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Google's Geospatial Technologist, Dad, and Emeritus Aviator. Views expressed here are purely my own !



Last Build Date: Tue, 12 Dec 2017 00:24:17 +0000

 



Comment on Concorde 208 G-BOAB, Heathrow, England by Steve

Tue, 12 Dec 2017 00:24:17 +0000

Hi Chris, it may be worth contacting Heathrow/Birmingham Airport as they are almost certainly going to have that information logged somewhere.



Comment on Concorde 208 G-BOAB, Heathrow, England by Chris

Mon, 11 Dec 2017 22:04:14 +0000

I flew with David Gladwin Concorde in 1993 anyway I can trace which Concorde I was on? I took photos but none with the registration visable! It was Heathrow to Birmingham September 26th 1993 ... Regards ...



Comment on Every Concorde in a year… by Steve

Wed, 06 Dec 2017 01:40:02 +0000

A remarkable achievement, highly envious! I have such fond memories of Concorde, having grown up with it from early sonic boom test flights, working on parts as an apprentice and then with BA at Heathrow. In between times, living 3 miles South of Heathrow, it used to do a long sweep out over London, so it was one of the few aircraft that didn’t fly directly over the roof of my house in summer, instead just rolling by in the distance. Even moving to Devon I still had a connection. Depending on weather conditions, the sonic boom off Land’s End was audible before London bound Concorde's throttled back.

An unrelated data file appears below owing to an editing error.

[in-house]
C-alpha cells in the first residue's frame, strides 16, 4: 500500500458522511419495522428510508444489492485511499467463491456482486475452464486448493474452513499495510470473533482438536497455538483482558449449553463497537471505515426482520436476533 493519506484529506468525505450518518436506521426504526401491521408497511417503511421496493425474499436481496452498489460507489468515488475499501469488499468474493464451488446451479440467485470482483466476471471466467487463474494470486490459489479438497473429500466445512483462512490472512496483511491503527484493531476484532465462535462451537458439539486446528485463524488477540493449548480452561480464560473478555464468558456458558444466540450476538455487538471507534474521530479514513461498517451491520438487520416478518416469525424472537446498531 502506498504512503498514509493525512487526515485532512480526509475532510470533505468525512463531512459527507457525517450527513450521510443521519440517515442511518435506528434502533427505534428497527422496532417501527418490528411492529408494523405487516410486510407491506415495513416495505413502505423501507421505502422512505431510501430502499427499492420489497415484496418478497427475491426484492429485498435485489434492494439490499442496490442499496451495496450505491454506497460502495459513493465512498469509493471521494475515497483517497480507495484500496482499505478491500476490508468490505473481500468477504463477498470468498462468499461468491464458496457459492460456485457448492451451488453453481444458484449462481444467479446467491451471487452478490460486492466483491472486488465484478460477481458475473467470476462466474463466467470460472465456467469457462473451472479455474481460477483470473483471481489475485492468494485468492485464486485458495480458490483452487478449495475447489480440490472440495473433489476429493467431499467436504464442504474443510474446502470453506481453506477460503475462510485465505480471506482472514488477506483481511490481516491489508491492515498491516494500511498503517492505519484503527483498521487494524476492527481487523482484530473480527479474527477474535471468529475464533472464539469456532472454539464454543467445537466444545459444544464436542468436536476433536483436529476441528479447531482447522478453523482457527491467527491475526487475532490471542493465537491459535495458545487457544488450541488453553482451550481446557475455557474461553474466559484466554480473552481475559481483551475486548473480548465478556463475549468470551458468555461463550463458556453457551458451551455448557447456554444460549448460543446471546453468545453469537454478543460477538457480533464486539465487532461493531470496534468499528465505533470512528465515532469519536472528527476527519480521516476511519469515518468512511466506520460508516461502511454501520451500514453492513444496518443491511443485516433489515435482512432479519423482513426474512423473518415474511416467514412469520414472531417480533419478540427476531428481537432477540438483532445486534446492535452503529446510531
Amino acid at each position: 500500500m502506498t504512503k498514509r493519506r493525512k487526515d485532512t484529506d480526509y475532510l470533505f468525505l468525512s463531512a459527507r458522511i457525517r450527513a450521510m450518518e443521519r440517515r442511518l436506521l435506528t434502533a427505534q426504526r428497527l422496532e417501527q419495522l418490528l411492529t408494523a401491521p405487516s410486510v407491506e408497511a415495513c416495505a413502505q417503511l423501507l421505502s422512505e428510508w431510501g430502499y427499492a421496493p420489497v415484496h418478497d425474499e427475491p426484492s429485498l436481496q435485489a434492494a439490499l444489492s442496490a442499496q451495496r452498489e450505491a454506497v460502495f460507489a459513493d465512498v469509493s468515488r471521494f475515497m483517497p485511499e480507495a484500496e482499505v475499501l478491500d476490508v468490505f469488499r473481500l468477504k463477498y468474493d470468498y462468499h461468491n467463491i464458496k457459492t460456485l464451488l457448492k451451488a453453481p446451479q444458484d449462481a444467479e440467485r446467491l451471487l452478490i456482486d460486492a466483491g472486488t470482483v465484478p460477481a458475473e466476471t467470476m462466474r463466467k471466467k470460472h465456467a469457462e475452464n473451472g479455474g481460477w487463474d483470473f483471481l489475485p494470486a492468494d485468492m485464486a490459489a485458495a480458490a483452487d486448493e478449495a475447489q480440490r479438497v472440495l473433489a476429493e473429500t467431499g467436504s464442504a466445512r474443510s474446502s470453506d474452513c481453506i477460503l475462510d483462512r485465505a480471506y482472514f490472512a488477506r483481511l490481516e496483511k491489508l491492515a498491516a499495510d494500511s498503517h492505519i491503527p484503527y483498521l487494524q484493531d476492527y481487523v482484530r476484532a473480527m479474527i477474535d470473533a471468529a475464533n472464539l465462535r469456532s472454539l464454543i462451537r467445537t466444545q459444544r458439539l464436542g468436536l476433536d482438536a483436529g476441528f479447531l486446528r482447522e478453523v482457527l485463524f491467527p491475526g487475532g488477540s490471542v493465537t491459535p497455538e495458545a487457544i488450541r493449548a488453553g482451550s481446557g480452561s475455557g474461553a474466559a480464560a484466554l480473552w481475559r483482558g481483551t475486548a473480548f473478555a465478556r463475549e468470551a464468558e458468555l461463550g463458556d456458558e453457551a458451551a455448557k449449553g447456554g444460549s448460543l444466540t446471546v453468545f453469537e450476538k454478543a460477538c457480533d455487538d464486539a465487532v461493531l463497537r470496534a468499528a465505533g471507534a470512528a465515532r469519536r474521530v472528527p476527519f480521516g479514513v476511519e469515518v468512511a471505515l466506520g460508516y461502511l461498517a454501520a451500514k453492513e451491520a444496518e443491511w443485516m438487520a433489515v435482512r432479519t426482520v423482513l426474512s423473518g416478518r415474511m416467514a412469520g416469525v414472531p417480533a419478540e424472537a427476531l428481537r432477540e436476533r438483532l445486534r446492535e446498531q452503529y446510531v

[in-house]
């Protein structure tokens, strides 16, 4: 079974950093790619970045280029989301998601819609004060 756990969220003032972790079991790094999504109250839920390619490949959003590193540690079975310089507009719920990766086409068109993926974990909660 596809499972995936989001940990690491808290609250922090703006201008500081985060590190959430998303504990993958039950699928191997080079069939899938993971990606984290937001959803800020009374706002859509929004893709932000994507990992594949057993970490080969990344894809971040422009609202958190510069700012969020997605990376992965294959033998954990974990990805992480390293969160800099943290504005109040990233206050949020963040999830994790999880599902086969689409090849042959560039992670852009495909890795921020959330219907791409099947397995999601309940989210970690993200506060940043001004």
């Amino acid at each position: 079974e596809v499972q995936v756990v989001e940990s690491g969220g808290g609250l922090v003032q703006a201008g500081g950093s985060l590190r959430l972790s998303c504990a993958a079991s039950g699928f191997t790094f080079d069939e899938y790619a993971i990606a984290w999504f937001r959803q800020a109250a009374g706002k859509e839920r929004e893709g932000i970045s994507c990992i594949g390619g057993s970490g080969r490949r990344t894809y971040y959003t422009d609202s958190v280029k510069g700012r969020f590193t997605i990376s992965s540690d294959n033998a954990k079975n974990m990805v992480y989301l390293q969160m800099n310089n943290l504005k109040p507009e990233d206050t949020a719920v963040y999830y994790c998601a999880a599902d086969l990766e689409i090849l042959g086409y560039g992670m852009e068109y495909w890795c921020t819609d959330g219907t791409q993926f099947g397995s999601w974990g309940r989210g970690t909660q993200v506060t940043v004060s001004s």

Comment on Concorde 101 G-AXDN, Duxford, England by Steve

Wed, 06 Dec 2017 01:22:26 +0000

Interesting to see the TSR2 next to Concorde. Two aircraft that deserved better.



Comment on Concorde 208 G-BOAB, Heathrow, England by Ed

Wed, 06 Dec 2017 01:04:39 +0000

What an amazing story thanks for sharing it



Comment on Concorde 208 G-BOAB, Heathrow, England by Steve

Wed, 06 Dec 2017 00:56:39 +0000